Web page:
• Vomit – mainly if it contains blood
  • Discharge from or anywhere in the mouth
  • Swelling
  • Pain
  • Fever that doesn’t go away
  • Abdominal pain

It’s worth noting that certain medications containing bismuth can temporarily darken stool due to thepresence of sulfur in the gastrointestinal tract.

Treatment

The discolouration of the tongue due to food typically resolves spontaneously within a short period. In cases where medication is the culprit, the black tongue should disappear shortly after discontinuing the medication. However, if the discolouration persists despite these measures, a dentistcan delicately scrape the tongue to eliminate the pigmentation.

On the other hand, if the black tongue results from an underlying illness, it may persist until the condition is effectively treated. This may necessitate the use of prescription antifungals or antibiotics.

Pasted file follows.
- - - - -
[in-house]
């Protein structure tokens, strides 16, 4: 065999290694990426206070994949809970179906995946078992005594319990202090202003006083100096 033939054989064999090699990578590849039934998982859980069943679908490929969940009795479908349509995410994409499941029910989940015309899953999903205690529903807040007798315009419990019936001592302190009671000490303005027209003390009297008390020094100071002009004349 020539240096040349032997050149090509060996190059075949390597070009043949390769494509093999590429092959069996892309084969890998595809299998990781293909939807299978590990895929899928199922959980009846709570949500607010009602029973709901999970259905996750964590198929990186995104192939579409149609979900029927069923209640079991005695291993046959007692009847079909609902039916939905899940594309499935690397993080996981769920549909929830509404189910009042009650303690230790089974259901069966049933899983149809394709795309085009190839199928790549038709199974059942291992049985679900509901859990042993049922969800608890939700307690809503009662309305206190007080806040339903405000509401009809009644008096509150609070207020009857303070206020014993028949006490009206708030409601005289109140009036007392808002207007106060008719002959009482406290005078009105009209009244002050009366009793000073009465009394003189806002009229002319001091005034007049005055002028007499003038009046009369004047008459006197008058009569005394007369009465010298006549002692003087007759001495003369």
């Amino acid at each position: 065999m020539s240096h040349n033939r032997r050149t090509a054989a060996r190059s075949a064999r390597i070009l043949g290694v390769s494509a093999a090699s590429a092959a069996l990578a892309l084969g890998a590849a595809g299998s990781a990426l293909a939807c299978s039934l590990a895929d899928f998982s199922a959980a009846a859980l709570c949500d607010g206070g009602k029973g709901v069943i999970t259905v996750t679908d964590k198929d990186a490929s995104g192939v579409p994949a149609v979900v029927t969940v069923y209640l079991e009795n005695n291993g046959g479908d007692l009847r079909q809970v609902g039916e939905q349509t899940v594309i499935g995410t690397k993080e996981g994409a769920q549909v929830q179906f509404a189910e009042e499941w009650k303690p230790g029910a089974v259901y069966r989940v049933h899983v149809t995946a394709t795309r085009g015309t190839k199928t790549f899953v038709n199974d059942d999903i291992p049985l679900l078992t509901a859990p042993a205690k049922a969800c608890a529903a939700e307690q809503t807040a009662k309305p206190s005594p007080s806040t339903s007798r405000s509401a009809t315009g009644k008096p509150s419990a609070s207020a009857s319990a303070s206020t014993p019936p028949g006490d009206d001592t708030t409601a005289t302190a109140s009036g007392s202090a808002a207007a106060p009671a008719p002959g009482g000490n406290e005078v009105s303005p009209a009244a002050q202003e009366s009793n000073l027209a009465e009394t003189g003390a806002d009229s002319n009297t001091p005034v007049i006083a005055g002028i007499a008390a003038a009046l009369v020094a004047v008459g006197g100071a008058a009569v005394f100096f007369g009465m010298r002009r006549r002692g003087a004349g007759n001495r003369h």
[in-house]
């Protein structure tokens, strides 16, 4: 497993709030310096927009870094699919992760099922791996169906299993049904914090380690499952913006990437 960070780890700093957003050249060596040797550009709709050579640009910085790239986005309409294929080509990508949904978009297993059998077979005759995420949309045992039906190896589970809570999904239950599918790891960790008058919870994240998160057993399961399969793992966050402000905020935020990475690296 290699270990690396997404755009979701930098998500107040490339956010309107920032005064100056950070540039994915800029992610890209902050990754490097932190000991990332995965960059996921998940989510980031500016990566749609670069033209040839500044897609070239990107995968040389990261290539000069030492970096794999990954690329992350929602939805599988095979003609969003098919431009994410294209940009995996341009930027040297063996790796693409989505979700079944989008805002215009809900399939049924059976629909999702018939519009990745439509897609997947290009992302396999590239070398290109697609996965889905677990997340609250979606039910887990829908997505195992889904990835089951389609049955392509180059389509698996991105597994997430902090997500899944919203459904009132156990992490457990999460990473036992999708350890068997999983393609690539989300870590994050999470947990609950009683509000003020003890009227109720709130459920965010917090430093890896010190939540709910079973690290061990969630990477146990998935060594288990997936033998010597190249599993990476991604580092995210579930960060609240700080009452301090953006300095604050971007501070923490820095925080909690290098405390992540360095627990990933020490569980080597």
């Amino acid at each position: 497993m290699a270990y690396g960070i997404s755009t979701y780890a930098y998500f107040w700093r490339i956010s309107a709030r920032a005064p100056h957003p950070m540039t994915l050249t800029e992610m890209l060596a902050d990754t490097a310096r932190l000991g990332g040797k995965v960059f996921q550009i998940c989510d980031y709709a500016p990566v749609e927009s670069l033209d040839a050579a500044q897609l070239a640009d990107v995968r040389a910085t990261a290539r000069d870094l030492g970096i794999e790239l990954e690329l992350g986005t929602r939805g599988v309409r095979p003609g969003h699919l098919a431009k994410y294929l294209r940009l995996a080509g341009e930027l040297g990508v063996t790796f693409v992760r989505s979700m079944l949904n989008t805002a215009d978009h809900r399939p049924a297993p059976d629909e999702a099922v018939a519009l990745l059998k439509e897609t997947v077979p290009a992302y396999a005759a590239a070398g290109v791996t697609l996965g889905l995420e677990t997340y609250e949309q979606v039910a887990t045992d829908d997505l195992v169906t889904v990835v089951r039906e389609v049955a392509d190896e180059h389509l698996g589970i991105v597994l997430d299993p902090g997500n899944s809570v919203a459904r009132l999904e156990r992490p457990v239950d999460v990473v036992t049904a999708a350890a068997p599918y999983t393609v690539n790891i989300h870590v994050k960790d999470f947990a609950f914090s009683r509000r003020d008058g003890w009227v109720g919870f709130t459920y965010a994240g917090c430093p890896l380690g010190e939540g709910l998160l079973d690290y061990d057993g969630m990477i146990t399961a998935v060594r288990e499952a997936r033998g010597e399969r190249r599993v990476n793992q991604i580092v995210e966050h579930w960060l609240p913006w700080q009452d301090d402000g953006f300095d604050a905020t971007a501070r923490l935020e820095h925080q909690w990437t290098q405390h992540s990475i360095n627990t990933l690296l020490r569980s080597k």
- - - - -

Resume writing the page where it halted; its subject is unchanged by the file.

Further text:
Tips to take care of the condition

Using tooth brush effectively

Teach your child to clean their tongue with a soft toothbrush twice daily to remove dead skin cells and bacteria effectively.

Try a tongue scraper

Incorporating a tongue scraper into their oral hygiene routine will prevent the accumulation of skin cells on their taste buds.

Remind your child to brush after meals

To prevent food particles and bacteria from getting stuck in their taste buds.

Prioritise your child’s flossing before bedtime

Flossing at least once a day can prevent the buildup of food debris and plaque in their mouth.